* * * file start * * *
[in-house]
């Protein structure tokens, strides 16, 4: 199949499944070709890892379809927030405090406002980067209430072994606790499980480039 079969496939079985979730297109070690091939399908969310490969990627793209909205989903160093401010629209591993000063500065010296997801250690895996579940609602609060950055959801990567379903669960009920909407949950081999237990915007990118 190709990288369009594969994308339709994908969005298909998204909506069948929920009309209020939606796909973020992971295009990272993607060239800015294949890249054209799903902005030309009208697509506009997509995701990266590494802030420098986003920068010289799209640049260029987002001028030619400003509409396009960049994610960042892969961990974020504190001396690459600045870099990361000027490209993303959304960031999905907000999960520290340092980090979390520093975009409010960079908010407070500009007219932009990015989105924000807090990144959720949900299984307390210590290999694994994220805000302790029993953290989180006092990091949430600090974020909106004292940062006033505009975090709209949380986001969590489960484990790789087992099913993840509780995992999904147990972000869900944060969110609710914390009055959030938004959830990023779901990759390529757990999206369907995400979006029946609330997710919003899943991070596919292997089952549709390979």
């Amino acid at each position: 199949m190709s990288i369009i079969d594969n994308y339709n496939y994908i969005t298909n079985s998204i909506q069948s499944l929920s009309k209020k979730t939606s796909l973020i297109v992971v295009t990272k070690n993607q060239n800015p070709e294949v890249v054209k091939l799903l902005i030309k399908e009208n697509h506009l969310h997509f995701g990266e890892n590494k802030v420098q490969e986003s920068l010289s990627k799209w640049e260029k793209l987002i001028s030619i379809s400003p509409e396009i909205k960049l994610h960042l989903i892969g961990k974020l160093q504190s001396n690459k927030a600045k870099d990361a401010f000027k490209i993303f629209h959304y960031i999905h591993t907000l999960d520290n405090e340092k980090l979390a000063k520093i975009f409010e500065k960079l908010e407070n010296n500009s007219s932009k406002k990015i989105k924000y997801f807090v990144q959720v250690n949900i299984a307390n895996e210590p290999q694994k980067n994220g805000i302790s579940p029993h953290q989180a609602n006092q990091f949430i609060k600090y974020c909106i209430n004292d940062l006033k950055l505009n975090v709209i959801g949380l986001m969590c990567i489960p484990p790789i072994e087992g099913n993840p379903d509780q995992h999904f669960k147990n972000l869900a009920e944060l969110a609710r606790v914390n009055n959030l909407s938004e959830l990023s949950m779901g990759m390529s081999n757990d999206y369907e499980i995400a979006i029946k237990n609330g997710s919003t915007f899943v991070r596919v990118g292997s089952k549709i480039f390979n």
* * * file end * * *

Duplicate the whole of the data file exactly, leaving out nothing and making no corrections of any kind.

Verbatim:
[in-house]
């Protein structure tokens, strides 16, 4: 199949499944070709890892379809927030405090406002980067209430072994606790499980480039 079969496939079985979730297109070690091939399908969310490969990627793209909205989903160093401010629209591993000063500065010296997801250690895996579940609602609060950055959801990567379903669960009920909407949950081999237990915007990118 190709990288369009594969994308339709994908969005298909998204909506069948929920009309209020939606796909973020992971295009990272993607060239800015294949890249054209799903902005030309009208697509506009997509995701990266590494802030420098986003920068010289799209640049260029987002001028030619400003509409396009960049994610960042892969961990974020504190001396690459600045870099990361000027490209993303959304960031999905907000999960520290340092980090979390520093975009409010960079908010407070500009007219932009990015989105924000807090990144959720949900299984307390210590290999694994994220805000302790029993953290989180006092990091949430600090974020909106004292940062006033505009975090709209949380986001969590489960484990790789087992099913993840509780995992999904147990972000869900944060969110609710914390009055959030938004959830990023779901990759390529757990999206369907995400979006029946609330997710919003899943991070596919292997089952549709390979």
């Amino acid at each position: 199949m190709s990288i369009i079969d594969n994308y339709n496939y994908i969005t298909n079985s998204i909506q069948s499944l929920s009309k209020k979730t939606s796909l973020i297109v992971v295009t990272k070690n993607q060239n800015p070709e294949v890249v054209k091939l799903l902005i030309k399908e009208n697509h506009l969310h997509f995701g990266e890892n590494k802030v420098q490969e986003s920068l010289s990627k799209w640049e260029k793209l987002i001028s030619i379809s400003p509409e396009i909205k960049l994610h960042l989903i892969g961990k974020l160093q504190s001396n690459k927030a600045k870099d990361a401010f000027k490209i993303f629209h959304y960031i999905h591993t907000l999960d520290n405090e340092k980090l979390a000063k520093i975009f409010e500065k960079l908010e407070n010296n500009s007219s932009k406002k990015i989105k924000y997801f807090v990144q959720v250690n949900i299984a307390n895996e210590p290999q694994k980067n994220g805000i302790s579940p029993h953290q989180a609602n006092q990091f949430i609060k600090y974020c909106i209430n004292d940062l006033k950055l505009n975090v709209i959801g949380l986001m969590c990567i489960p484990p790789i072994e087992g099913n993840p379903d509780q995992h999904f669960k147990n972000l869900a009920e944060l969110a609710r606790v914390n009055n959030l909407s938004e959830l990023s949950m779901g990759m390529s081999n757990d999206y369907e499980i995400a979006i029946k237990n609330g997710s919003t915007f899943v991070r596919v990118g292997s089952k549709i480039f390979n």